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Published: August 15th 2013
Lac des Gaillands
One final photo before we leave Chamonix
We decided to make it an early start so that there were no worries about catching the ferry and we should also have some time for some shopping when we got to Calais. We left on time, which is very, very unusual for us, despite the fact that we had a check-list of things to sort-out in the apartment before we left; each of which had a designated fine, which would be taken out of our deposit if they were not completed. It was a fantastic apartment, with what must be one of the best views in Europe (and I don't think I'm exaggerating), but that took the shine off it a bit.
There what just one final photo opportunity as we passed a lake on the way out of Chamonix. Another photo of Mont Blanc to add to the vast collection that I'll be boring all my friends and family with when we get back.
The journey back to Calais seemed to take so much longer than the same journey to Chamonix, although in reality it didn't. Mile after mile after mile of motorway (autoroute or whatever), interrupted only by the unavoidable toll booths. We therefore had nine
The observation tower at the services we took a break at
hours to make numerous observations about the French roads.
Rather than the dull, functional icons on the signs in the UK, the signs for all the towns, areas, attractions, and other places in France are works of arts, tailored to what is unique or well known about each place or its history. They should definitely do the same in the UK, although I dread to think what they would use for Hemel Hempstead? Probably the magic roundabout, a pound shop and half a fuel depot.
There of course those 'mini-services' that we observed on the way to Chamonix, with their picnic areas and toilets (although some of the toilets are on the 'basic' side). The full-scale services beat ours hands-down when it comes to the food as you would expect. There are absolutely no plastic sandwiches.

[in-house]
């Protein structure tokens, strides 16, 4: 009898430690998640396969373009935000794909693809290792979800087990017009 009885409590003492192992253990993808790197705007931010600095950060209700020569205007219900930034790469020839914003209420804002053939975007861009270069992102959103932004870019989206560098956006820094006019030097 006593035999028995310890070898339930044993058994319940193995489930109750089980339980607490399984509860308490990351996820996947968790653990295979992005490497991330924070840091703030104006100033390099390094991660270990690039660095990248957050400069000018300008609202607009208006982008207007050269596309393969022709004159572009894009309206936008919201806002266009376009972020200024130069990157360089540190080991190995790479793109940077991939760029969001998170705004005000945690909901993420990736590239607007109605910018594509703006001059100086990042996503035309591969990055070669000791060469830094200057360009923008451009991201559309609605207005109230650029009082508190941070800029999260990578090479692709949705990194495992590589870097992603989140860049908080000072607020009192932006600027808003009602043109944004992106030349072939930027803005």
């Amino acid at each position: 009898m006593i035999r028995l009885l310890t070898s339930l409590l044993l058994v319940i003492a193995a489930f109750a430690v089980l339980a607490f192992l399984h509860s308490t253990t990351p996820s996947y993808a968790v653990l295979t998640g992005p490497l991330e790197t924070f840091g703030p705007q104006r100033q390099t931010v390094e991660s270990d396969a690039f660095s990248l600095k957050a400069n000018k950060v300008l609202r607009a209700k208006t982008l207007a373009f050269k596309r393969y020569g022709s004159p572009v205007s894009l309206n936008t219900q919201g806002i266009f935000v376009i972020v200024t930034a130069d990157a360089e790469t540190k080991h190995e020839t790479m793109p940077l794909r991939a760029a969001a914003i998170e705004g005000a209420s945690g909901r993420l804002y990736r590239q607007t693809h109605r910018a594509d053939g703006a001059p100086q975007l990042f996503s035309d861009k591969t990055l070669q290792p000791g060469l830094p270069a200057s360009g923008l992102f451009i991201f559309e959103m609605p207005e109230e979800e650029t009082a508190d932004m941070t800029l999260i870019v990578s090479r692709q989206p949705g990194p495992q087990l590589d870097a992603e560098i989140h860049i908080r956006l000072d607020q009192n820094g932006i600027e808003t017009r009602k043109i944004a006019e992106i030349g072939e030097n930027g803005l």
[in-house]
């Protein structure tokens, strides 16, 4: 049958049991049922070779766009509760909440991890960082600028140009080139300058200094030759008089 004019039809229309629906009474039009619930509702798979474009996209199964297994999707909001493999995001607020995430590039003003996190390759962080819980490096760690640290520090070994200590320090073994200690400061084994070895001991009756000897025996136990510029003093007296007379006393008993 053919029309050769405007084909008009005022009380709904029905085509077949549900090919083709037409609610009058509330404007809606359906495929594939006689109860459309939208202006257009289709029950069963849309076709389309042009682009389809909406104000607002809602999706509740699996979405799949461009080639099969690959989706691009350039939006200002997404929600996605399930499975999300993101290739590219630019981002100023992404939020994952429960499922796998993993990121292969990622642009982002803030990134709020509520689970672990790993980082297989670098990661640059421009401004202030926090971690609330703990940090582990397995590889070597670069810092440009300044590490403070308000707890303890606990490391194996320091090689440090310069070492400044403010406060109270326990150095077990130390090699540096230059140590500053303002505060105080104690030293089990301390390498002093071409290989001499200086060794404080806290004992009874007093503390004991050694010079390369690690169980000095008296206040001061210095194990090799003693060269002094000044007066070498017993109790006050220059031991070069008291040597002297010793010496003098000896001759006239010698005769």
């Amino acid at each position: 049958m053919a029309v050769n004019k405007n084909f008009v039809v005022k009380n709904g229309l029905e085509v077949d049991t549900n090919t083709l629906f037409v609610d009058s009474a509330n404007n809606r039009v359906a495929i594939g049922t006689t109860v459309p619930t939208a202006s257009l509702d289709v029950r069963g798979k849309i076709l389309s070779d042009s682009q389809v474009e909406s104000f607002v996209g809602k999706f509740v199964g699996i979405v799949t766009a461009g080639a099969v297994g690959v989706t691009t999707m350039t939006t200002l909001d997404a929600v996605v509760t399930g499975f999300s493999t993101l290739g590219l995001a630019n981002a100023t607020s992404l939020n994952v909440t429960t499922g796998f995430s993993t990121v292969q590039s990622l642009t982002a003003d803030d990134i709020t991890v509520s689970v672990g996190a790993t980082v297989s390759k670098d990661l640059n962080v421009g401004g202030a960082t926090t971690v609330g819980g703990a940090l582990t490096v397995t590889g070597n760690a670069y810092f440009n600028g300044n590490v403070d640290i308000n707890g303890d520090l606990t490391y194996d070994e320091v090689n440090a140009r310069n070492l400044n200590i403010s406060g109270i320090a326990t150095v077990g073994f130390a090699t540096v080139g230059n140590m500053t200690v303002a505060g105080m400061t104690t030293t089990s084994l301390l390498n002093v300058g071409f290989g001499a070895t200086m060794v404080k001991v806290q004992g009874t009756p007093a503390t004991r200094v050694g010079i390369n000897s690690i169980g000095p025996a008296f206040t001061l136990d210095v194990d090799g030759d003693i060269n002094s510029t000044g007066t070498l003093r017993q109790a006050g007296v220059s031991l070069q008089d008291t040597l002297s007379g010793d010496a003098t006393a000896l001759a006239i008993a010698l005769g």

One of the services we stopped at also had a mini art gallery and an observation tower. I am afraid to say that we have absolutely no idea where it was, given our total dependance on satnav. If you'd like to visit, I can tell you that it was nearer to Chamonix than it was to Calais, but that's about as accurate as I can be.
As we got nearer to Calais the mix of cars changed as you would expect. Loads of French obviously. Around Chamonix there are loads of Italians heading for the tunnel, and lots of Swiss. As we headed towards Calais there was a continual increase in the number of British cars, with some Dutch and Belgians thrown in. Obvious really, but it shows just how bored I was. The roads are so much emptier than the equivalent British roads, which makes them fast and easy to drive, but not very interesting.
There is that annoying habit that applies to French lorry drivers every bit as much as British. When they are going one mile per hour faster than the lorry in front of them, why do they insist in overtaking, causing a massive queue whilst they slowly crawl ahead.
We had a little bit of time for the shopping centre and something to eat, although we would have had more if we'd watched the signs and not ended-up in central Calais, stuck in traffic, going back the way that we had just came.
We left loads of time to get on the ferry, but we didn't allow for the slowest immigration official in the history of British bureaucracy. As is always our way, we got in the wrong queue and had to sit there crawling forward whilst all the other queues flew past us. When we eventually got to the front of the queue, we would love to have kicked-off with the Mr Bean who carefully and meticulously scanned each passport, but of course we were polite and smiled nicely.
We were literally the second to last on to the ferry, which, of course, meant that we were second to last off.
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